One of the most common skincare concerns are clogged pores. If you see that your skin is rough and bumpy, then you should know that you have clogged pores. For most of us, diminishing the size of our pores is top priority in the pursuit of a flawless and blemish – free complexion. Clogged pores are also more easily clogged, which is compromising the overall clarity of our skin. The clogged pores look like little bumps across the skin’s surface. When the skin is healthy and it is functioning at its best, then the pores appear refined and less noticeable, which leaves us feeling confident and glowing in our skin.
You should know that this condition is a result of dead skin cells getting trapped in your skin, instead of being shed into the environment. We know that pores are tiny openings in the skin that release sweat and oil. When the skin pores are clogged, then this could result in acne, whiteheads and blackheads. You can know if your pores are clogged if you notice blackheads, whiteheads or an overall dullness to your skin’s complexion. If you have used over – the – counter skincare treatments and if they are not working for your condition, then you should talk with your doctor as soon as possible.
The dermatologist will access your skin type and he or she will recommend products that are good just for your skin. Also, your dermatologist can offer prescription medications, both oral and topical, for unclogging pores and reducing breakouts. It is very important to follow a daily skincare regimen, so in this way you can prevent your pores from getting clogged. You should always look for a face wash in which is mentioned that it will not clog pores or it is noncomedogenic. You need to remove the makeup at the end of the day, so this can decrease your chances of getting your pores clogged.
It is very important to exfoliate your skin regularly and avoid touching your face if you already have clogged pores, because you can worsen the symptoms of it. There are many different treatments for clogged pores, from daily washes to topical prescription medication. You should work with your dermatologist to determine a skincare regimen which will work best for you. You should always talk with your doctor before you are trying a new facial treatment or at – home solution for unclogging pores. Also, there are many recommendations which you can find online, but they can dry out or damage your skin, so it is very important to talk with your dermatologist to determine what is safe for your skin.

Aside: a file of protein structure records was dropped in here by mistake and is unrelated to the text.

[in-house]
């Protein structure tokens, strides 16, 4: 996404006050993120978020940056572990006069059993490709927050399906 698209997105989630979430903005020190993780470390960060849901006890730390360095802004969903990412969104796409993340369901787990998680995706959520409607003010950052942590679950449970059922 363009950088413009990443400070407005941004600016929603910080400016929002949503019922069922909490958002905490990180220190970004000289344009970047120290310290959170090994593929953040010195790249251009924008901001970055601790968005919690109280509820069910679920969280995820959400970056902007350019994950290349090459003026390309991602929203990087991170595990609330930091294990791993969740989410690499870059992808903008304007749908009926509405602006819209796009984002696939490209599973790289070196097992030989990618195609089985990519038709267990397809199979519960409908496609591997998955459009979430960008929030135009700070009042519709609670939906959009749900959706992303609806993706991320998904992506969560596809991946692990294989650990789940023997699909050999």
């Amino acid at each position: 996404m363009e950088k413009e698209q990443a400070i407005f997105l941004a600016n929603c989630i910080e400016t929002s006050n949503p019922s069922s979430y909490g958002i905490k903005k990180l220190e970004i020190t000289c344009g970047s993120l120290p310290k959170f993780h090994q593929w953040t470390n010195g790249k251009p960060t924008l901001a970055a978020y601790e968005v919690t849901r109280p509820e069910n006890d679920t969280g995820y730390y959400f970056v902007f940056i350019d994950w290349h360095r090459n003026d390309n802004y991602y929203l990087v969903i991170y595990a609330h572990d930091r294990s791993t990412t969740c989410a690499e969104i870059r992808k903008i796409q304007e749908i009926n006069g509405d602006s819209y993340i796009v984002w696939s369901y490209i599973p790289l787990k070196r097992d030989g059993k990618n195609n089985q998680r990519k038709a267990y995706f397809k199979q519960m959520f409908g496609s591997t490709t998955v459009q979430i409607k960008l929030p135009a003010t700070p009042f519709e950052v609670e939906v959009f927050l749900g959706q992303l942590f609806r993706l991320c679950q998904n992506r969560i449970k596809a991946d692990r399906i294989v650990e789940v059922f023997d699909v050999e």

Clogged pores symptoms
The most common symptoms of clogged pores include:
- Skin congestion
- Skin texture
- Uneven texture
If you have some of the mentioned symptoms, then you should talk with your doctor as soon as possible, so he or she can give you the right treatment. Your doctor will see the type of your skin, so the right medication will be given to you. You should not try every skin care product which you have seen, because every skin is not responding same to some product.
Clogged pores causes
You should know that our skin, and therefore pore size, is often genetically pre – determined. In general, people who have oily skin have larger pores, and people who have dry skin have smaller pores. But, the size of pores can vary over the face according to oil production, which explains why pores are often larger and more noticeable towards the centre t – zone section of the face. As the dead and oil skin cells build up, the follicles stretch and pores become clogged. [1,2]
Also, there are other elements which can contribute to the pore size, including age and lifestyle factors, such as smoking  and sun exposure . As we are getting older, the rate of skin cell renewal and natural exfoliation slows, which makes it easier for pores to grow larger and become congested. The loss of collagen also results in a loss of tone and firmness, which can make pores to appear larger.
Also, environmental factors could lead to clogged pores and these factors include:
- Toxins in the air 
- Oil from your hands transferred when you are touching your face
- Noncomedogenic makeup 
 Bataille V, Snieder H, MacGregor AJ, et al. The influence of genetics and environmental factors in the pathogenesis of acne: a twin study of acne in women. Journal of Investigative Dermatology. 2002;119(6):1317-22. doi:10.1046/j.1523-1747.2002.19621.x.
 Arbuckle R, Atkinson MJ, Clark M, et al. Patient experiences with oily skin: The qualitative development of content for two new patient reported outcome questionnaires. Health and Quality of Life Outcomes. 2008;6:80. doi:10.1186/1477-7525-6-80
 Yazdanparast T, Hassanzadeh H, Nasrollahi SA, et al. Cigarettes smoking and skin: A comparison study of the biophysical properties of skin in smokers and non-smokers. Tanaffos. 2019;18(2):163–8.
 Flament F, Francois G, Qiu H, et al. Facial skin pores: a multiethnic study. Clinical, Cosmetic and Investigational Dermatology. 2015;8:85–93. doi:10.2147/CCID.S74401
 Fulton JE, Pay SR, Fulton JE. Comedogenicity of current therapeutic products, cosmetics, and ingredients in the rabbit ear. Journal of the American Academy of Dermatology. 1984;10(1):96-105. doi:10.1016/s0190-9622(84)80050-x